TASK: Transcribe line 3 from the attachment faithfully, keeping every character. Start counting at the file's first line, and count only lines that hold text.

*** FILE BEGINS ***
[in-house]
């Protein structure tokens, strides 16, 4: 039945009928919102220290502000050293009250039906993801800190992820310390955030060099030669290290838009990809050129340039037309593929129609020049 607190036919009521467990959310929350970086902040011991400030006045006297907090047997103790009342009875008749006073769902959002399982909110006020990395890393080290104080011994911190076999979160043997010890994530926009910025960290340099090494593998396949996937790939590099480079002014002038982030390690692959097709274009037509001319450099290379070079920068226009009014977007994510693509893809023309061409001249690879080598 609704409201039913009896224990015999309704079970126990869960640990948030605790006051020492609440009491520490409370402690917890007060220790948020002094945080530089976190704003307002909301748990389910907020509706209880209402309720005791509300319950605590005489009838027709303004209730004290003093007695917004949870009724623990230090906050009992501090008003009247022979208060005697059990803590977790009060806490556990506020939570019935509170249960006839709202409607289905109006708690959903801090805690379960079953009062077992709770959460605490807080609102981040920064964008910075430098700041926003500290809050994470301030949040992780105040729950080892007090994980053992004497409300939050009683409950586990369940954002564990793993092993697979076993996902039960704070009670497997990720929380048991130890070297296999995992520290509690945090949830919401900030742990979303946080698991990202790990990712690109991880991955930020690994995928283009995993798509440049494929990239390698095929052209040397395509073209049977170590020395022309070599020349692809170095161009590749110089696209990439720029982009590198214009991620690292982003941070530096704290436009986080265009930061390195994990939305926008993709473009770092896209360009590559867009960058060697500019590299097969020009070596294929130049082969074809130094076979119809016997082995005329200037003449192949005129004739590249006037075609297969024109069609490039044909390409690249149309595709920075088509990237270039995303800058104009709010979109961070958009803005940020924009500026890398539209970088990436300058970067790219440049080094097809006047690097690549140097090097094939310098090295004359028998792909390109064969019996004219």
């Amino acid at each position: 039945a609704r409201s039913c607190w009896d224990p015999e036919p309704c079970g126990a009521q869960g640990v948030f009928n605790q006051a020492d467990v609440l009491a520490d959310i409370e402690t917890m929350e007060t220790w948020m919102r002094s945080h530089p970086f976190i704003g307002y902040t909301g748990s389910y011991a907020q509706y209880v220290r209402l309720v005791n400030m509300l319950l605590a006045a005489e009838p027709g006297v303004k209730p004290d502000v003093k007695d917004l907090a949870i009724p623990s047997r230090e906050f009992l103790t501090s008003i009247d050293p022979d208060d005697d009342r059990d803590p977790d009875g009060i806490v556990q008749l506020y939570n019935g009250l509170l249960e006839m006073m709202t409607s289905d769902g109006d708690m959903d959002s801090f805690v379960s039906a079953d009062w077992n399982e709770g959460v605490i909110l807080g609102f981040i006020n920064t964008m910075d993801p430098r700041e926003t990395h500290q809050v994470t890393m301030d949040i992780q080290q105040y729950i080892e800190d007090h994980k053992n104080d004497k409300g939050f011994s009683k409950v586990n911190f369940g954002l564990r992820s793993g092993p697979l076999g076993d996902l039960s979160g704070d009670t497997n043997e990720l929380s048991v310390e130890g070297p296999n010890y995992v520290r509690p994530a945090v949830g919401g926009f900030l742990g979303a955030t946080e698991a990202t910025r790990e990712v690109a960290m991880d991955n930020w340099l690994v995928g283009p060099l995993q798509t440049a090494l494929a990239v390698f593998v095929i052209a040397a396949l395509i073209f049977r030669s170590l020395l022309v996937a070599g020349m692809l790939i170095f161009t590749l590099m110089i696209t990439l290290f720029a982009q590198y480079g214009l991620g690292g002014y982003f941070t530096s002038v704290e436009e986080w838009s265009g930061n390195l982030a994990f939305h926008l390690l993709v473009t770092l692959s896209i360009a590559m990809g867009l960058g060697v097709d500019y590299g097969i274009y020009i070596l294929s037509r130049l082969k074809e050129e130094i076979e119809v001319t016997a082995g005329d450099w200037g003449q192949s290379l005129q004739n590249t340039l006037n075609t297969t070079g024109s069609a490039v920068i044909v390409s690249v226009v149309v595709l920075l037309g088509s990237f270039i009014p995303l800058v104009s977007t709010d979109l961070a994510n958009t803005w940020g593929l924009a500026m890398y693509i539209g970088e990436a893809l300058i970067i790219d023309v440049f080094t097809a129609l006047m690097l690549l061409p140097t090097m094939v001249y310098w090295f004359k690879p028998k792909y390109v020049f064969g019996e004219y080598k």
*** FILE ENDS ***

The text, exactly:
């Amino acid at each position: 039945a609704r409201s039913c607190w009896d224990p015999e036919p309704c079970g126990a009521q869960g640990v948030f009928n605790q006051a020492d467990v609440l009491a520490d959310i409370e402690t917890m929350e007060t220790w948020m919102r002094s945080h530089p970086f976190i704003g307002y902040t909301g748990s389910y011991a907020q509706y209880v220290r209402l309720v005791n400030m509300l319950l605590a006045a005489e009838p027709g006297v303004k209730p004290d502000v003093k007695d917004l907090a949870i009724p623990s047997r230090e906050f009992l103790t501090s008003i009247d050293p022979d208060d005697d009342r059990d803590p977790d009875g009060i806490v556990q008749l506020y939570n019935g009250l509170l249960e006839m006073m709202t409607s289905d769902g109006d708690m959903d959002s801090f805690v379960s039906a079953d009062w077992n399982e709770g959460v605490i909110l807080g609102f981040i006020n920064t964008m910075d993801p430098r700041e926003t990395h500290q809050v994470t890393m301030d949040i992780q080290q105040y729950i080892e800190d007090h994980k053992n104080d004497k409300g939050f011994s009683k409950v586990n911190f369940g954002l564990r992820s793993g092993p697979l076999g076993d996902l039960s979160g704070d009670t497997n043997e990720l929380s048991v310390e130890g070297p296999n010890y995992v520290r509690p994530a945090v949830g919401g926009f900030l742990g979303a955030t946080e698991a990202t910025r790990e990712v690109a960290m991880d991955n930020w340099l690994v995928g283009p060099l995993q798509t440049a090494l494929a990239v390698f593998v095929i052209a040397a396949l395509i073209f049977r030669s170590l020395l022309v996937a070599g020349m692809l790939i170095f161009t590749l590099m110089i696209t990439l290290f720029a982009q590198y480079g214009l991620g690292g002014y982003f941070t530096s002038v704290e436009e986080w838009s265009g930061n390195l982030a994990f939305h926008l390690l993709v473009t770092l692959s896209i360009a590559m990809g867009l960058g060697v097709d500019y590299g097969i274009y020009i070596l294929s037509r130049l082969k074809e050129e130094i076979e119809v001319t016997a082995g005329d450099w200037g003449q192949s290379l005129q004739n590249t340039l006037n075609t297969t070079g024109s069609a490039v920068i044909v390409s690249v226009v149309v595709l920075l037309g088509s990237f270039i009014p995303l800058v104009s977007t709010d979109l961070a994510n958009t803005w940020g593929l924009a500026m890398y693509i539209g970088e990436a893809l300058i970067i790219d023309v440049f080094t097809a129609l006047m690097l690549l061409p140097t090097m094939v001249y310098w090295f004359k690879p028998k792909y390109v020049f064969g019996e004219y080598k």